Little England

At the exact same time that Theresa May’s cabinet is in turmoil over the UK’s withdrawal agreement with the EU, Golden Age Theatre Company has set up camp in the Museum of Comedy to share their view of the post-Brexit future.

Daily Mail readers: Enter at your own risk.

Ian Dixon Potter (Writer & Director) is telling a story of a dystopian Little England in the not-so-distant future of Stoke on Trent, 2024. The characters’ views of the referendum, and what came to follow, are very much at the forefront of this production. Brexit is, quite rightfully, shown to be the cause of this Nightmare Scenario and we watch, helpless, as European Heidi (competently played with innocence and frustration in equal measure by Clare Aster) is forced to hide from government officials. Yet the political bias so keenly felt by Ian Dixon Potter is on full display here and it slowly begins to drain away any humour and all the jokes eventually become predictable and, sadly, one-note.

Richard de Lisle, as Ralph, is always able to draw attention when he is on stage, rebelling against the authorities, but his character’s relationship with Heidi feels forced and tacked-on with the chemistry not being given enough time to develop, despite their joint-revulsion at the Brexit issue. Julia Faulkner carries the show as Dorothy, with some very witty off-the-cuff remarks, backhanded compliments and misguided moments of honesty but we yearn to learn more about her and her backstory without everyone she meets constantly harping on about Brexit and “foreigners”.

Kate Carthy and Albert Clack convincingly portray the villains of the piece as suffering Brexiteers who feel they are on the right side of history despite sending their country, and themselves, down the river. Special mention must go to the unseen Robin Lustig, whose Bulletin news announcements never failed to get a laugh as the line-up of future cabinet members gets bleaker and bleaker. I particularly enjoyed the ominous rewording of TFL’s “See it. Say it. Sorted.” campaign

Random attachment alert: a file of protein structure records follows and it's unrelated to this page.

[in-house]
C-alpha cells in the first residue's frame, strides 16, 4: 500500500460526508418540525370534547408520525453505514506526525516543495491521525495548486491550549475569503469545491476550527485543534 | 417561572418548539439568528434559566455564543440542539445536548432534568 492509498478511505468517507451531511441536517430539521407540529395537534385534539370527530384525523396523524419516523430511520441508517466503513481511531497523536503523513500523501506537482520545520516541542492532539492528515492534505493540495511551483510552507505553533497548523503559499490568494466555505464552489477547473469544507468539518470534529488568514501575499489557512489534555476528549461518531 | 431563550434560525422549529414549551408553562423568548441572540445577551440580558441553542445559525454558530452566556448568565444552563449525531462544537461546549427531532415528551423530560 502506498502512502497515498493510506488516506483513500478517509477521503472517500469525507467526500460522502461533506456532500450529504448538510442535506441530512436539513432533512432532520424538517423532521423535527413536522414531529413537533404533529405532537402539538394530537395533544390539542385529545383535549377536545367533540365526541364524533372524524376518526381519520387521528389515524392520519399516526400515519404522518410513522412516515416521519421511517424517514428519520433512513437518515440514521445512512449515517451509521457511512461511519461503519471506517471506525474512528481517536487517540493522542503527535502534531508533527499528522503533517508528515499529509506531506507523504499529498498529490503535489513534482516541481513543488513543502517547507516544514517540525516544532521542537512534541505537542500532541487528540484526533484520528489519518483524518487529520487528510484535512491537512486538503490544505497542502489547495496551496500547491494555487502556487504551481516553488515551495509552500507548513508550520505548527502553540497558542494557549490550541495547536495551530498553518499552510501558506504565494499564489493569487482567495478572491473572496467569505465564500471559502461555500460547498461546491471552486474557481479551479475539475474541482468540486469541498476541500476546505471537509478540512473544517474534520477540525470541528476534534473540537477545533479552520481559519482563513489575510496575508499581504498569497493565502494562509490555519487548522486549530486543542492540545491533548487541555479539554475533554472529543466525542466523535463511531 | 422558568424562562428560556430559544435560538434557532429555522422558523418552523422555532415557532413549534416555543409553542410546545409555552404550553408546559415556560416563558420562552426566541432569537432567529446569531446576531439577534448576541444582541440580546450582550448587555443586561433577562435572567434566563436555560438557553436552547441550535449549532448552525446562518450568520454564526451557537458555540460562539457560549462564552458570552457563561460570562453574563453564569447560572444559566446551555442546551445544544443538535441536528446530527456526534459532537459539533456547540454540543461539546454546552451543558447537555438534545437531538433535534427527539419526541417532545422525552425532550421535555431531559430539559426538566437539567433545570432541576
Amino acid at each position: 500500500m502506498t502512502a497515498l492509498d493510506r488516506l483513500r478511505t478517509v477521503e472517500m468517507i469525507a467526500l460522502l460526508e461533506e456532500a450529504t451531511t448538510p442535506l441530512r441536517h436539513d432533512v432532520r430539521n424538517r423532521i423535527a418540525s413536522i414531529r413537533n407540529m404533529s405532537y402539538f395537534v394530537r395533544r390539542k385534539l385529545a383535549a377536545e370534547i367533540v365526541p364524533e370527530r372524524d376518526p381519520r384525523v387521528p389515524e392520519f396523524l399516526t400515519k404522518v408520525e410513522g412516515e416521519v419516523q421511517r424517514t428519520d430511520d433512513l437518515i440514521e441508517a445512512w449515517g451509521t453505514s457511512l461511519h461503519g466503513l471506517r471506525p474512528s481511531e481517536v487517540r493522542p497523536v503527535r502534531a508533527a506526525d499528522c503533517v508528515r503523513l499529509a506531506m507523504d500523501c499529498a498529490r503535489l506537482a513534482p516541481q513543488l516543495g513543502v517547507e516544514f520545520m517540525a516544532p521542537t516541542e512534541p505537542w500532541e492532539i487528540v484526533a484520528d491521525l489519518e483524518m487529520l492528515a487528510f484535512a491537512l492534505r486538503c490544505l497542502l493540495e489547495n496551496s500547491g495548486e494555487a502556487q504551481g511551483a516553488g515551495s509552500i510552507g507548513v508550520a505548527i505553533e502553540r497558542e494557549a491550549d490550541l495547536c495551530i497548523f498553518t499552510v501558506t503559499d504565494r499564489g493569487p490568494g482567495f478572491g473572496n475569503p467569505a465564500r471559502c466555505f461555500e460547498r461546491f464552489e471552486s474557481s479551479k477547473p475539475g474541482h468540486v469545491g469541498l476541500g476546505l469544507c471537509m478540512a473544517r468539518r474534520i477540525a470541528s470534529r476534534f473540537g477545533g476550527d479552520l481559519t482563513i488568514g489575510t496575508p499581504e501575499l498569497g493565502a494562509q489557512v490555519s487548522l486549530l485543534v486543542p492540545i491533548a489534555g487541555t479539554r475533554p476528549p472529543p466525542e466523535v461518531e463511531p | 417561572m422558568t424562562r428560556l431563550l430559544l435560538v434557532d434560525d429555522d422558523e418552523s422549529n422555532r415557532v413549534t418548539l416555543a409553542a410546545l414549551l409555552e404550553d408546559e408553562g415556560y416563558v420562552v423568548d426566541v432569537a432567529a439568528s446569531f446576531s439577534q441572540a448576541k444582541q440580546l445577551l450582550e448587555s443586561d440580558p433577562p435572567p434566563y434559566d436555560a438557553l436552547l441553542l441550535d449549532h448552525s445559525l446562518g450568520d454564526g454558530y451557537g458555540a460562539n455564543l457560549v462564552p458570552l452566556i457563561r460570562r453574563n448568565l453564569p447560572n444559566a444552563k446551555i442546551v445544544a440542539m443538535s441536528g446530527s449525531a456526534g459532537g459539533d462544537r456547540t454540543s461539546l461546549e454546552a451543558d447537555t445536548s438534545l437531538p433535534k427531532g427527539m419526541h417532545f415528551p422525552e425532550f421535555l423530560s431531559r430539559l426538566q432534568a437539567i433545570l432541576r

The writer has some very strong points to make and there is no doubt that this is a story that needs to be told but please put the politics aside for a page or two to give the audience time to fall in love with the characters. There were moments when this felt less of a play, and more of a TED Talk.

Daily Mail readers: Enter at your own risk.

Reviews by Christopher James

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Performances

Location

The Blurb

A tale of love and hate in Stoke on Trent

Heidi has made her life in England but after losing her job she faces immediate deportation. Will she be captured by the sinister Immigration Office with its unsympathetic officials and vast network of eager informers? Will she find somewhere to hide? Will she even find love amidst the hatred and intolerance of post Brexit Britain.

 

“The whole play was a true delight” “A must see” “Incredibly funny” “It had me laughing out loud”

“Made me feel like I was watching people’s real lives”  “Superb acting”  They suited their roles perfectly”

★★★★★ - Kat Caunter

“Thought provoking, funny, entertaining and chilling, quite an achievement”

“A brave piece of writing which is saved from being preachy by the level of skill in how each character is written”

“Writer and director Ian Dixon Potter sets up a brilliant three way dynamic”

“The mundane and surreal are paired together brilliantly”

“This is an important play”  “Look at what could happen if we don’t do something”

“It is provocative in an unusual way”  “An extraordinary and surreal piece of work”

★★★★ - Open Door

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